Michael F. Bishop is a political and nonprofit professional, historian, and freelance writer.
From 2019-2021, he served as a consultant in the Office of the Chairman at the National Endowment of the Humanities.
Previously, he was director of the National Churchill Library and Center at the George Washington University and executive director of the International Churchill Society. He established the Library as a vibrant center of Churchillian activity, hosting a number of distinguished leaders in the fields of politics, the military, journalism, and history to discuss the continuing relevance of Churchill's legacy for live and television audiences. He also organized the successful 34th and 35th International Churchill Conferences in New York and Williamsburg, Virginia. He worked closely with the cast and producers of Darkest Hour, the Oscar-winning film about the perilous first weeks of Churchill's premiership.
His reviews and articles on Churchill, Lincoln, World War I, and British and Irish politics and history appear in The Wall Street Journal, The Washington Post, National Review, and elsewhere. He is the ghostwriter of a series of historical works, the most recent of which was a New York Times bestseller. He is currently writing--under his own name--WE SHALL FIGHT: CHURCHILL'S GREATEST SPEECH for HarperCollins.
Michael spent much of his early career in politics, serving in several positions on Capitol Hill and in the White House. He was corporate communications manager at Strategic Investment Group, a leading provider of outsourced chief investment office services. He is the former executive director of the congressional Abraham Lincoln Bicentennial Commission, and served as a consultant on Lincoln, the Steven Spielberg film. He serves on the board of the Abraham Lincoln Institute.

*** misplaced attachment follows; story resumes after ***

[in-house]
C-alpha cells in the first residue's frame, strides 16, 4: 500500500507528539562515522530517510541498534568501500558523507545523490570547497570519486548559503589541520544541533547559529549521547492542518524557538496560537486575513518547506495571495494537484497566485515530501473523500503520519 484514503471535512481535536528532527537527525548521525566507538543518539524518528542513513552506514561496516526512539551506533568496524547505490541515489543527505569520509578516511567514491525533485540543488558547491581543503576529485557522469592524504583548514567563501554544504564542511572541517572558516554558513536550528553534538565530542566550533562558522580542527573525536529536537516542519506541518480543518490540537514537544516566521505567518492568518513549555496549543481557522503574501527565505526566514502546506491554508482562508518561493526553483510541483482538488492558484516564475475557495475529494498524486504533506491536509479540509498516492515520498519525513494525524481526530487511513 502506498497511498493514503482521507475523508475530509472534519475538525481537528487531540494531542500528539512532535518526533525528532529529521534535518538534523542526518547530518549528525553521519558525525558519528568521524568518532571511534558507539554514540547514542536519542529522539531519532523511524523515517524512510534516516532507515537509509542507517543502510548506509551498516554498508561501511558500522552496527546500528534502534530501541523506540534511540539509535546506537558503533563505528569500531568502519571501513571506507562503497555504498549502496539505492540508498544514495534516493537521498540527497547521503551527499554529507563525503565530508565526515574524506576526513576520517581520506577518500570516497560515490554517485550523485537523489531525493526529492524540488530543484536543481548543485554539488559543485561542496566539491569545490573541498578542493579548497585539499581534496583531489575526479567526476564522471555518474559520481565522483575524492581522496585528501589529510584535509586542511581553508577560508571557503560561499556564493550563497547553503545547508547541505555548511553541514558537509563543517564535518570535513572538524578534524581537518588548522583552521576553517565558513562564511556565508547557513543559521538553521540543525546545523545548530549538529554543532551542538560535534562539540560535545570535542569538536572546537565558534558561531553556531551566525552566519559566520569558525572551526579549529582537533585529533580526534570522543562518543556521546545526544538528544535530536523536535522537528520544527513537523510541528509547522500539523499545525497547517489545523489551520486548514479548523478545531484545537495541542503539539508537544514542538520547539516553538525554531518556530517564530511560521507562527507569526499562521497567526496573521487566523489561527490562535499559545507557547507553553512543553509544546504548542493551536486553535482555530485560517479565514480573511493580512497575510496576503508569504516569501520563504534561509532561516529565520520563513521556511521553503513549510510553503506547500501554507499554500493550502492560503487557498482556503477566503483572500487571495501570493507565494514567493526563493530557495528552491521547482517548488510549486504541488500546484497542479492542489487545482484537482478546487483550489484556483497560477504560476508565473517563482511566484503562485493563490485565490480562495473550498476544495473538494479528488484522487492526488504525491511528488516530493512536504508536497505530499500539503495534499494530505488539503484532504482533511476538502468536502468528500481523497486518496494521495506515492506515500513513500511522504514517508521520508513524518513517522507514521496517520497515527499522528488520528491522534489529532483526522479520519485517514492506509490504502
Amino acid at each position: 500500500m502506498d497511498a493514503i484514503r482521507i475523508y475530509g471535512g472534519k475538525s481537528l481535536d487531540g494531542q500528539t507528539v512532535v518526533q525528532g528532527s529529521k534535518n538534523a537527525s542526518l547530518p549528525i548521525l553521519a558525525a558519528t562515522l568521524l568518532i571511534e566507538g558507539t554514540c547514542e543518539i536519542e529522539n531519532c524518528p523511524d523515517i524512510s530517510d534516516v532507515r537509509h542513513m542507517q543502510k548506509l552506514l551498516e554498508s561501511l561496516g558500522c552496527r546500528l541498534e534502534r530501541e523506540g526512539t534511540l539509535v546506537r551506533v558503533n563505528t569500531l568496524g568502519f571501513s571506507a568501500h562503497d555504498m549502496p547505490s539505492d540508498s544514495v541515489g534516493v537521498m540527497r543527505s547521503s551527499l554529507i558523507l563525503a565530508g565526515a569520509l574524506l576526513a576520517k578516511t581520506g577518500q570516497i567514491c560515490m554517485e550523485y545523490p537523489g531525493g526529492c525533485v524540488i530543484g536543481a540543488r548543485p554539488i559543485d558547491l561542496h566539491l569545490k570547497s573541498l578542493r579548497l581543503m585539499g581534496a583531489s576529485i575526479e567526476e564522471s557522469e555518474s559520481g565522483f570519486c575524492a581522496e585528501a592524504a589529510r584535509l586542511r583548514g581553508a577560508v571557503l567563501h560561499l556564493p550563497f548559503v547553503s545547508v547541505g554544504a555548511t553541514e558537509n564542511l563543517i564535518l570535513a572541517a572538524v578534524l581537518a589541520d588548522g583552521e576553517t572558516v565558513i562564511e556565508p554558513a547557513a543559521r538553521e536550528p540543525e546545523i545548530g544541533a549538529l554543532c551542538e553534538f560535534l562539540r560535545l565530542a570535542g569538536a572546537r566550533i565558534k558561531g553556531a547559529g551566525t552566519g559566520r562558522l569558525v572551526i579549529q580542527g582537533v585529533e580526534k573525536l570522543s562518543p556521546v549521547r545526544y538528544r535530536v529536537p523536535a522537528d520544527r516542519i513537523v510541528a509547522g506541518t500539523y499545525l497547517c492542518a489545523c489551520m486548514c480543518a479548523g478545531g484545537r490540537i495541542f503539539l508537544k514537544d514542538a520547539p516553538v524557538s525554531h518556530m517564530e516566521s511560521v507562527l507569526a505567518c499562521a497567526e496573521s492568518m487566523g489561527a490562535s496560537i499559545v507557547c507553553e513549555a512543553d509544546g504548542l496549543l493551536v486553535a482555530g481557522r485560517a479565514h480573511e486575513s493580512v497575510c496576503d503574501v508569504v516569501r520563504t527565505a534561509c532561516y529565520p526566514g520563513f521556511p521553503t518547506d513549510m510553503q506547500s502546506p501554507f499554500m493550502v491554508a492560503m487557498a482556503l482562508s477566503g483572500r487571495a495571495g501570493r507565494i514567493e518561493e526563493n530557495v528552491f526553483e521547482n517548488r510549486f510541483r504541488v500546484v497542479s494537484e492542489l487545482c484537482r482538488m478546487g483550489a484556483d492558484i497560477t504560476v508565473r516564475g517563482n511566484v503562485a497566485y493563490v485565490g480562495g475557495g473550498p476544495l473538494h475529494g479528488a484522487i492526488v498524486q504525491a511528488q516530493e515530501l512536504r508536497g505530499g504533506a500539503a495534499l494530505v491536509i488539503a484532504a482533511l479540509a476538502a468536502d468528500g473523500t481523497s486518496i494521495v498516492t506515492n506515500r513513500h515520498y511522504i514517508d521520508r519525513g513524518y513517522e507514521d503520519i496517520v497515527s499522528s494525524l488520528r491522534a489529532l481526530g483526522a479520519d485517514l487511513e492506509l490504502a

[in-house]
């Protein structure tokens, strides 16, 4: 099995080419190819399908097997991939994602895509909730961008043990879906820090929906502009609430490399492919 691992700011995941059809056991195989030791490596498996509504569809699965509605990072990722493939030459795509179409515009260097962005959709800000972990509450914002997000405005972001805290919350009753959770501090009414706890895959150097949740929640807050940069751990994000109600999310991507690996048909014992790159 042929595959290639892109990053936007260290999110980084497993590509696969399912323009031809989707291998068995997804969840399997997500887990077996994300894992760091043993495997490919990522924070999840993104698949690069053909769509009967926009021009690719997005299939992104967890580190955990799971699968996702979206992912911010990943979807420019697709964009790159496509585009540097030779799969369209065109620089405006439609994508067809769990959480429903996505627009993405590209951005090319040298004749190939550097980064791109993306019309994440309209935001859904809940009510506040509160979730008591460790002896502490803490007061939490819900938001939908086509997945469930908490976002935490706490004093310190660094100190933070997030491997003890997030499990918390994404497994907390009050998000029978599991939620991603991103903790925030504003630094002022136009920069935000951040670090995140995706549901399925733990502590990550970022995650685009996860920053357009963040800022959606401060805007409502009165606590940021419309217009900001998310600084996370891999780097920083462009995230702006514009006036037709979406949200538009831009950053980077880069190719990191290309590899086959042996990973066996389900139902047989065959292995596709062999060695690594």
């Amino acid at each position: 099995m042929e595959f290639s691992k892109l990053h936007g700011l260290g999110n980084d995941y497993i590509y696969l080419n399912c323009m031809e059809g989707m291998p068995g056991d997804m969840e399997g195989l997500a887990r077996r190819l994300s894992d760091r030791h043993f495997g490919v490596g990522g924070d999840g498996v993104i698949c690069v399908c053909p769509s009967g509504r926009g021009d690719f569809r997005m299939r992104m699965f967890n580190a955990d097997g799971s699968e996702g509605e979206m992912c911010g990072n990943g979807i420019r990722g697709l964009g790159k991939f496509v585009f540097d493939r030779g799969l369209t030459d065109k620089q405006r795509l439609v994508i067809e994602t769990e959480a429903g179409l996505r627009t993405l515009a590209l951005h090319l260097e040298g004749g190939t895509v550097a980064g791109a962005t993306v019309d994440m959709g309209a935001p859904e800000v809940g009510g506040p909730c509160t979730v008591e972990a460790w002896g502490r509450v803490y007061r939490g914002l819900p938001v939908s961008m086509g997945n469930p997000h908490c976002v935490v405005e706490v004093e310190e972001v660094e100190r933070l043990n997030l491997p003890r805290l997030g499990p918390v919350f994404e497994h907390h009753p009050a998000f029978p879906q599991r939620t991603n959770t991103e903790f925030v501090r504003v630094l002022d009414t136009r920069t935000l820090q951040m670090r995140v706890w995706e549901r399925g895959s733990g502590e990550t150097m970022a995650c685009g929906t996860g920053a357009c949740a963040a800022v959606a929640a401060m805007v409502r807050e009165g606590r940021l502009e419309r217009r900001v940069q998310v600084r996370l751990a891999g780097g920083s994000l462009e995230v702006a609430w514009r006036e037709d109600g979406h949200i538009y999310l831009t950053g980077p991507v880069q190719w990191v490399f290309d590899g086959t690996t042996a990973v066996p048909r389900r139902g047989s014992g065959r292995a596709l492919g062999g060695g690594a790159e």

Michael was educated at the University of California at Berkeley, the George Washington University, and Georgetown University. He lives in Washington, D.C.
We Shall Fight: Churchill's Greatest Speech
We Shall Fight will explore the extraordinary circumstances that inspired what the distinguished biographer Andrew Roberts, in Churchill: Walking with Destiny, called “a speech which ranks alongside those of Pericles and Abraham Lincoln as one of the greatest addresses of history.”
It will tell the tale of a controversial politician distrusted by his party who had just spent a decade in the political wilderness, and whose judgment was questioned by many who knew him best. His appointment as Prime Minister was the result not of an election but of a parliamentary coup, and his initial appearances in the House as PM were met with cool silence. But the speech on 4 June 1940 would stiffen the sinews of his colleagues and his countrymen, and signal to the United States that Britain would not fold in the face of the German war machine. Indeed, it could be said that Churchill truly became Prime Minister not on the 10th of May upon his appointment by the King, but on the 4th of June upon his acclamation by the nation.
Churchill’s greatest speech, with its pledge to “fight on the beaches”, inspires people around the world, provides a masterclass of political rhetoric, and is an ideal and accessible introduction for readers to the life and continuing importance of the 20th century’s most important leader.